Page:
ENID, Okla. — Earthquakes in 2017 have decreased significantly in Oklahoma this year compared with the last few years, United States Geological Survey records show.

There have been 135 magnitude 3.0 or greater earthquakes in Oklahoma so far this year, according to the USGS. At this same time last year on June 30, 2016, there had been 401 magnitude 3.0 or higher quakes. The year before, by June 30, 2015, there had been 465 magnitude 3.0 or greater earthquakes.

Wastewater injections were linked to many of these earthquakes, according to state seismologists. The significant decline in earthquakes of magnitude 2.8 or greater came as a result of regulatory restrictions.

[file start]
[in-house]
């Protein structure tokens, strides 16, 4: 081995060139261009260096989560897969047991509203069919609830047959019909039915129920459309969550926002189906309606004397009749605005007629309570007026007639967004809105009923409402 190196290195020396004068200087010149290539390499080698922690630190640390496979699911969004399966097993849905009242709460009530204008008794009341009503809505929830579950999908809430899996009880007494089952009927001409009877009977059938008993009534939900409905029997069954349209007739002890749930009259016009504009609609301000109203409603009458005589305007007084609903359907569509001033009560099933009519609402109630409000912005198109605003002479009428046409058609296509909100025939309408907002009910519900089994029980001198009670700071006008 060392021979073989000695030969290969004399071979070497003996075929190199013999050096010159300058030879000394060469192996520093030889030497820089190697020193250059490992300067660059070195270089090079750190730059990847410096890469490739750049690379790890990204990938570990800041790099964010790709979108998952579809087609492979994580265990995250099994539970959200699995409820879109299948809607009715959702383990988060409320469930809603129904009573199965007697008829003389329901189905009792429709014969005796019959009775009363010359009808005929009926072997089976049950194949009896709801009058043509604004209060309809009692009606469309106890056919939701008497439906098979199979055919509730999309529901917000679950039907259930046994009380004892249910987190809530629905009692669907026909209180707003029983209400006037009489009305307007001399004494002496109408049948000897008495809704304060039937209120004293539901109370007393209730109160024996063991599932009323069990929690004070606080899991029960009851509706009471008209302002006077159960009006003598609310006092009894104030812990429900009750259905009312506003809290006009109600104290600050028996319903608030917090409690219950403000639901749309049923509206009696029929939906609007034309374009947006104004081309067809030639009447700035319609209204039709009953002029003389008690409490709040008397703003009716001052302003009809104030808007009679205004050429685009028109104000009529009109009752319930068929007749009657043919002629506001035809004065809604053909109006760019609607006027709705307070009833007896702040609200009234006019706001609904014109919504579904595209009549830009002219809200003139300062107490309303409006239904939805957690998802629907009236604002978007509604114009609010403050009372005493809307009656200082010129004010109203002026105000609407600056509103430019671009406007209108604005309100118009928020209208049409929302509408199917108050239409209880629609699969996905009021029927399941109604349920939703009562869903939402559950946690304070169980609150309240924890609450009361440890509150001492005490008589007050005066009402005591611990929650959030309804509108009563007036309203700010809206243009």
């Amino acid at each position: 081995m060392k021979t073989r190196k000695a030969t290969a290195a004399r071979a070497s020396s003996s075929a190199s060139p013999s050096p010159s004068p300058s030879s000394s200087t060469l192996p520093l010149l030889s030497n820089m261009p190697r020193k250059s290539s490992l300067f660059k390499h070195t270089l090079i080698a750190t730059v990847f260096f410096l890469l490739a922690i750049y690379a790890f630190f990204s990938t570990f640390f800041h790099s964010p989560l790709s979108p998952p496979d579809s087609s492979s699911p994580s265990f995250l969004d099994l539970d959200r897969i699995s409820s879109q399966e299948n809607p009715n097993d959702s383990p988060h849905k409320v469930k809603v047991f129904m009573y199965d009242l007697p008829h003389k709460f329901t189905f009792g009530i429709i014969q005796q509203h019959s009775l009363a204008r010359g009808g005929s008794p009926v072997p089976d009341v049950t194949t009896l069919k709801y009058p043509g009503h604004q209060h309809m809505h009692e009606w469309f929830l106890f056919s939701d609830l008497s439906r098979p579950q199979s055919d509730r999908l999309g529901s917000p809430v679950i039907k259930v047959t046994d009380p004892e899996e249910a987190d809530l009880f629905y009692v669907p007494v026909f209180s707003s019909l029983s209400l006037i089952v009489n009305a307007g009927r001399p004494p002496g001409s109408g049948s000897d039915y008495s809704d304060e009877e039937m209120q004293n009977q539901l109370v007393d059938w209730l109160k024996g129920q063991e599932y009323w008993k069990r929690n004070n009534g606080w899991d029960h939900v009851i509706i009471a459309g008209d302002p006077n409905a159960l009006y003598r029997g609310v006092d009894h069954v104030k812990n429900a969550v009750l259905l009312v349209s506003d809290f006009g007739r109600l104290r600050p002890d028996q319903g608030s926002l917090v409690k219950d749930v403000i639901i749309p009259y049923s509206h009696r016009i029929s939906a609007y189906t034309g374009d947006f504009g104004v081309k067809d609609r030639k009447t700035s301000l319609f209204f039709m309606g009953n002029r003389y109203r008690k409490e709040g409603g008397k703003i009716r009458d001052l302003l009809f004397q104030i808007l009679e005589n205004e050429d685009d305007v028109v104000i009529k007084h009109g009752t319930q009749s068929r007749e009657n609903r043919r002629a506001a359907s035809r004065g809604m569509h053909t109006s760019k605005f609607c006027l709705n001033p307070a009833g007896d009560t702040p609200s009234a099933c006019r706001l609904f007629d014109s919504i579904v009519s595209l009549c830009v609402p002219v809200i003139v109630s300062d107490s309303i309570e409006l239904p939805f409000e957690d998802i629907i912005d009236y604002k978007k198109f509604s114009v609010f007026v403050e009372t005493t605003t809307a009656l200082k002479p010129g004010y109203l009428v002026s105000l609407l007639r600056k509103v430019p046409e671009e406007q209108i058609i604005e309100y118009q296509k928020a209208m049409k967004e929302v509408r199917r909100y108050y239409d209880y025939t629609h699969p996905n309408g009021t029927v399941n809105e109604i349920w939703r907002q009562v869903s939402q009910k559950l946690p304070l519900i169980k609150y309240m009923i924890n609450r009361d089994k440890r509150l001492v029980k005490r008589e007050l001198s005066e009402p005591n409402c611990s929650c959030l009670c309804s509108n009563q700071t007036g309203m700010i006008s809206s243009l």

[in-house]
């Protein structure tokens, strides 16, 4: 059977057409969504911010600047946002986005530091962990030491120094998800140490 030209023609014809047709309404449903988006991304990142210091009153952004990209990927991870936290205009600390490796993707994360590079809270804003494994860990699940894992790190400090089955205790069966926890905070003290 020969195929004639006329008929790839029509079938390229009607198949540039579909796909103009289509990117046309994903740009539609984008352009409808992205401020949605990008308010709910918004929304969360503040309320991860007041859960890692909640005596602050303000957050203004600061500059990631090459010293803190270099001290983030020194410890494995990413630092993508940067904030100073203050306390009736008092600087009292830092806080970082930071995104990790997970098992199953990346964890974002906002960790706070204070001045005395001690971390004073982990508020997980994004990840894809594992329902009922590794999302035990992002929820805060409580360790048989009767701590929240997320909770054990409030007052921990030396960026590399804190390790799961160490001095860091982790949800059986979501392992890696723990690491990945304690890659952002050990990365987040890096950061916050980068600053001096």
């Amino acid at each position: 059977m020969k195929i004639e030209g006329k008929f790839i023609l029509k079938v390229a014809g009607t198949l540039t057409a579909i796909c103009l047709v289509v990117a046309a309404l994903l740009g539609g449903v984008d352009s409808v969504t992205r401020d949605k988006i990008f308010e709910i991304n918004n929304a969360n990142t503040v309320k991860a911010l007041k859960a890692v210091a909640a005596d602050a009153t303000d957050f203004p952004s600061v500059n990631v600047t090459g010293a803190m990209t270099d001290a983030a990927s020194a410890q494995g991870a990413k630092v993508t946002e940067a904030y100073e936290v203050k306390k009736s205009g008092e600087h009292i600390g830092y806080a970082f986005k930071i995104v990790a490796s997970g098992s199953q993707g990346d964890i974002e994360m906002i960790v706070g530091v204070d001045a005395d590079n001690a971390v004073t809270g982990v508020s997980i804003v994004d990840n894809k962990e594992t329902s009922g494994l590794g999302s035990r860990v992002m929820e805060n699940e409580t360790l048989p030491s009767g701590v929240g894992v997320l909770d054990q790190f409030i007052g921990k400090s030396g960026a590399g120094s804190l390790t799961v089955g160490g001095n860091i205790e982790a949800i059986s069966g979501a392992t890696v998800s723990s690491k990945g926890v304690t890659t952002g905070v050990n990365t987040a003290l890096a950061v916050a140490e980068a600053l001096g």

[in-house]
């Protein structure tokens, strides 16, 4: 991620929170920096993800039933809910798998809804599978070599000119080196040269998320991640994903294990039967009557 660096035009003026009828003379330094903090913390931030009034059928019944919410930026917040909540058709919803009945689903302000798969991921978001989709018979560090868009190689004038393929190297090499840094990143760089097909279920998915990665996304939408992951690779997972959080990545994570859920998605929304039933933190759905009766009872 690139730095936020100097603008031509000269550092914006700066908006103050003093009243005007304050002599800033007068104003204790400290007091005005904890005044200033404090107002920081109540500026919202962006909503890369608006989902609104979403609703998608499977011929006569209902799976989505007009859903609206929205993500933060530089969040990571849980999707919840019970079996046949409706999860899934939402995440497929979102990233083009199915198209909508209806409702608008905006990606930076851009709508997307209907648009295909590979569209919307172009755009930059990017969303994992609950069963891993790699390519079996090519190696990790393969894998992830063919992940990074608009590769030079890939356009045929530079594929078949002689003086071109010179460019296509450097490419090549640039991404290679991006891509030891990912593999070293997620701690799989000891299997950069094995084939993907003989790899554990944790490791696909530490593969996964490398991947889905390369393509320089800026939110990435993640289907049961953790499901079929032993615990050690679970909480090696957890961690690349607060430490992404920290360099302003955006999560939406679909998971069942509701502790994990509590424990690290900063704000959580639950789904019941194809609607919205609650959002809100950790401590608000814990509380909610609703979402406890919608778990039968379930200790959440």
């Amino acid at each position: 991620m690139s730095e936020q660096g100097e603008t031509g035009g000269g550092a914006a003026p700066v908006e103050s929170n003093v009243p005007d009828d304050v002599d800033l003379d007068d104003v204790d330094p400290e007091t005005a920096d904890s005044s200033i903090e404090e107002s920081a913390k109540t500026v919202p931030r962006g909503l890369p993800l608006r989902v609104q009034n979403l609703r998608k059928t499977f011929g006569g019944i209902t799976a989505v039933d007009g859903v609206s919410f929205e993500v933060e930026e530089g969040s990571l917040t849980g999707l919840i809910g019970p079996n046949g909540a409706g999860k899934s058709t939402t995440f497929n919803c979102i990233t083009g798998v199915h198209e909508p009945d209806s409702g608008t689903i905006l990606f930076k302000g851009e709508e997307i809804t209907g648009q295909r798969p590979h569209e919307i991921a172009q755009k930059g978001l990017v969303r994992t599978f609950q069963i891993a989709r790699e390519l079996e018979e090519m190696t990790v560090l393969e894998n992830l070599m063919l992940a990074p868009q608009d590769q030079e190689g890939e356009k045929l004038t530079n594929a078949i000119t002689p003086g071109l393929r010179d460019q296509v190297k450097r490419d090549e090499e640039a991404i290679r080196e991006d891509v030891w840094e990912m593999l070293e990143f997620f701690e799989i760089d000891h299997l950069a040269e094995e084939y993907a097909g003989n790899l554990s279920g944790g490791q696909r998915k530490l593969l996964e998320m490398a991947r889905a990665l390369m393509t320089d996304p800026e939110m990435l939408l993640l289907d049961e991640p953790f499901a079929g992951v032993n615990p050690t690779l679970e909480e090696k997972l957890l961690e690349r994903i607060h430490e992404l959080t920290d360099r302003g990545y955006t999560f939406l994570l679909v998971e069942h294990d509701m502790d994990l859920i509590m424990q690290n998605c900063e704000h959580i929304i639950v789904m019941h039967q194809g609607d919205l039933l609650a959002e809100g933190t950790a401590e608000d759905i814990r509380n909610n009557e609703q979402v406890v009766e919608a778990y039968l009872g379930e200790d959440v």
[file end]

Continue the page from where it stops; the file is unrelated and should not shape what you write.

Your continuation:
The lower amount of earthquakes are linked to the targeted shutdowns of wells, said Matt Skinner with the Oklahoma Corporation Commission. “Researchers agree that the actions taken by the OCC have reduced seismicity,” he said.

Additionally, Skinner said the regulatory agency is planning ahead to keep the numbers down.

“Looking ahead, we have restricted future volumes as well, so as the activity is now picking up, we will not see a drastic increase in volumes disposed into the Arbuckle in the 15,000 square mile AOI (Area of Interest),” Skinner said.

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